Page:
Sexually transmitted infections are on the rise

Sexually transmitted infections (STIs) are increasing their presence in Spain.

Oliver Thansan
Oliver Thansan
15 March 2023 Wednesday 22:49
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Sexually transmitted infections are on the rise

Sexually transmitted infections (STIs) are increasing their presence in Spain. The latest data made public by the National Epidemiological Surveillance Network (RENAVE) and the Carlos III Health Institute (ISCIII) indicate that the highest number of infections in the last 25 years has been reached. This group of diseases includes all infections that are acquired after having unprotected sex with an already infected person. The best known are syphilis, HIV, papilloma, gonorrhea, chlamydia or hepatitis, among others.

The decrease in the use of condoms, the exponential increase in the number of sexual relations and the lack of fear of AIDS are some of the causes that explain this increase in cases of infections in recent years. It should not be forgotten that part of the increase is also due to the better functioning of the Spanish health system, in which each of the autonomous communities has improved the efficiency of data collection.

More than thirty years ago, there was a period of widespread fear of AIDS, which led to increased sensitivity to what was then a deadly disease, and the result was a drop in the number of infections. The Ministry of Health, for example, carried out a campaign to raise awareness of the need to use condoms as the main protective barrier against infection. It was the 'Put it on, put it on' campaign that became very popular and resulted in a significant drop in the number of infections.

Now Sexually Transmitted Infections are constantly growing and there is no clear plan to combat this increase effectively. Data from the Ministry of Health are updated up to 2019 for most diseases in this group, except for HIV, for which data is available up to 2021. The trend shows that while HIV is reducing its presence, other infections such as gonorrhea, syphilis or chlamydiosis have increased the number of cases for more than a decade. Despite the fact that they occur more in men (65%), the spectacular increase in cases in women is striking, with an increase of more than 1,000%, according to data provided by Bloom, a women's health observatory, relating to the period 2012-2019. .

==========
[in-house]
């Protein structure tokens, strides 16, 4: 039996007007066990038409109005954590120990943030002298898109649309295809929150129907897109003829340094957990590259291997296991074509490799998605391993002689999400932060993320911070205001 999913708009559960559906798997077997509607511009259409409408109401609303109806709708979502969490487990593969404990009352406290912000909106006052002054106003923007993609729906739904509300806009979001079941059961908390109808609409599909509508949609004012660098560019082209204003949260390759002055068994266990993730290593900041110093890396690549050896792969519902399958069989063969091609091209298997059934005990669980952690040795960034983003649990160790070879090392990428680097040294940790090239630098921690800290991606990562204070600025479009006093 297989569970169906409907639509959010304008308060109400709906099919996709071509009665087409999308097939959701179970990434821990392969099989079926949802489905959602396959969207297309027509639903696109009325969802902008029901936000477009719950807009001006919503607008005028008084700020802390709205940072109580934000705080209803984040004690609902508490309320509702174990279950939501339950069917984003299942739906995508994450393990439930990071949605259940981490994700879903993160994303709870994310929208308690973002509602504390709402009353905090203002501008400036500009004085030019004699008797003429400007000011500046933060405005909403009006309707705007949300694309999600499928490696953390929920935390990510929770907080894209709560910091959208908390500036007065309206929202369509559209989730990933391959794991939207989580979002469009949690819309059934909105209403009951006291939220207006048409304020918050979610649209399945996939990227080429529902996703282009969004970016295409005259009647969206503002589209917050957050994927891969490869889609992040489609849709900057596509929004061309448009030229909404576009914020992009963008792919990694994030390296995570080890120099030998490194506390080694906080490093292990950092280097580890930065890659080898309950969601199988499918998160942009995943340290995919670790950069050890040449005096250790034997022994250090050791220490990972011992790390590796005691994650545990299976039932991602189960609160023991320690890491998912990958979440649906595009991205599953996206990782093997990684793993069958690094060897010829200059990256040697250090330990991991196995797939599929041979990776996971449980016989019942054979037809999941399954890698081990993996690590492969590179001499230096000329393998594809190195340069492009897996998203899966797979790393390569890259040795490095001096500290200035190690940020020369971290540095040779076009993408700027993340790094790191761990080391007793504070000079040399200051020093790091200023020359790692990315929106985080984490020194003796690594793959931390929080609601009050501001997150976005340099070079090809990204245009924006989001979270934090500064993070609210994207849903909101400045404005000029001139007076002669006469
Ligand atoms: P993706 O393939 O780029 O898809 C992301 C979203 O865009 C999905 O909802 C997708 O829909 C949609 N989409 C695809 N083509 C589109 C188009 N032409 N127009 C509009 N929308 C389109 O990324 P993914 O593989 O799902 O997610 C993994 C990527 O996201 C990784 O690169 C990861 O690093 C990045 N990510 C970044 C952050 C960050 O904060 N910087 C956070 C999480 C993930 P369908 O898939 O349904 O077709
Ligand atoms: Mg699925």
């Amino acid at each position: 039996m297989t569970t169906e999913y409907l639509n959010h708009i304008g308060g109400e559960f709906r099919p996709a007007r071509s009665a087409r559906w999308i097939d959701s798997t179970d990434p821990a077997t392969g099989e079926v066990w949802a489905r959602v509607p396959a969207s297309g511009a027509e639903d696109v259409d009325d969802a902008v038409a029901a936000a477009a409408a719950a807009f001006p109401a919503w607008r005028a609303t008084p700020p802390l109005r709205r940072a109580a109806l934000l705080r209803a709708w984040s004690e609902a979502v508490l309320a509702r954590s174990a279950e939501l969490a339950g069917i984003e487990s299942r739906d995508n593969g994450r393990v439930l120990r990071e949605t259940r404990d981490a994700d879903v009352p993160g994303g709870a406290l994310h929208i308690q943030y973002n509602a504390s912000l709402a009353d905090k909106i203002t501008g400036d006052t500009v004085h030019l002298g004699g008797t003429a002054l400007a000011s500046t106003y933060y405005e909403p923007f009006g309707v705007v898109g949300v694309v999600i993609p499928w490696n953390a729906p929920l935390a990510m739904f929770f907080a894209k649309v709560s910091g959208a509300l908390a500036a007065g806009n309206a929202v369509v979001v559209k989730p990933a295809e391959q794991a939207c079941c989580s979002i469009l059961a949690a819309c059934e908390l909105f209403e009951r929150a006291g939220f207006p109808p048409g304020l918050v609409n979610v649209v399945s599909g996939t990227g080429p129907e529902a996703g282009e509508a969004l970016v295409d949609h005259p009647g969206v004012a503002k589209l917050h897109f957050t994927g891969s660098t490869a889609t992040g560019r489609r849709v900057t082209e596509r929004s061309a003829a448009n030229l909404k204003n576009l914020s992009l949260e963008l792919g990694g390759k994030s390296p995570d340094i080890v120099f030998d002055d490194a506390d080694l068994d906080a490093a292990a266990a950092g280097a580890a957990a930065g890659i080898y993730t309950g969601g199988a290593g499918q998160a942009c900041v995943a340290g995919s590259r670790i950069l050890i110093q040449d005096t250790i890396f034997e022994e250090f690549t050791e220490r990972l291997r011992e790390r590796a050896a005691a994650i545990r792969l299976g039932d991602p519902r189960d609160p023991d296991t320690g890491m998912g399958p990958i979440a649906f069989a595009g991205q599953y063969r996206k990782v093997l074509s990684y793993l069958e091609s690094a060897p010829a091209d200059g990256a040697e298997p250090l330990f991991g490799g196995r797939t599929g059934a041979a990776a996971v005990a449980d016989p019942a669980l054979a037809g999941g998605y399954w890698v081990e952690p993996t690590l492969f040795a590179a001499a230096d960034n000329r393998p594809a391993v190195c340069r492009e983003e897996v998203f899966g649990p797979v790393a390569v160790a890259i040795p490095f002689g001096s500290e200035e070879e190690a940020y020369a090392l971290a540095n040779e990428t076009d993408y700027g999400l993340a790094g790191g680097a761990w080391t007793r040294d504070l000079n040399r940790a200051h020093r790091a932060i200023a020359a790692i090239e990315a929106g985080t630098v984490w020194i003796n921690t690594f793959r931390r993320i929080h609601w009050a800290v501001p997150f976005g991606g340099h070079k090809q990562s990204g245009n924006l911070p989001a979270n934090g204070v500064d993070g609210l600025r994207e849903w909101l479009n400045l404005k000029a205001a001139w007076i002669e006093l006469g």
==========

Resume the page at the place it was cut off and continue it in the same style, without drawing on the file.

Regarding AIDS, fortunately the number of infections is decreasing and its effects are less and less negative thanks to the treatments that have turned this plague into a chronic disease. Even now there are preventive medicines, such as the morning-before pill, called PrEP (pre-exposure prophylaxis), which prevents a possible infection when risky practices are to be carried out. This positive development seems to have created a false sense of security, and could be at the root of the increase in the number of infections of other sexually transmitted diseases.

A similar trend can be seen in the United States. The STI cases registered during the first months of the COVID-19 pandemic in 2020 logically showed a decrease, but they grew again towards the end of the year. Gonorrhea, syphilis, and congenital syphilis cases exceeded 2019 levels. Specifically, gonorrhea and syphilis cases increased by 10% and 7%, respectively, compared to 2019. Syphilis among newborns (congenital) grew by 15 % compared to 2019 and 235% since 2016.

The analysis of these data implies the need to make the population aware of the importance of taking preventive measures. To prevent sexually transmitted diseases it is crucial to maintain safe sexual relations through the use of the male or female condom, since it is the most effective method. Also avoid ejaculation in the mouth as it is another important route of infection.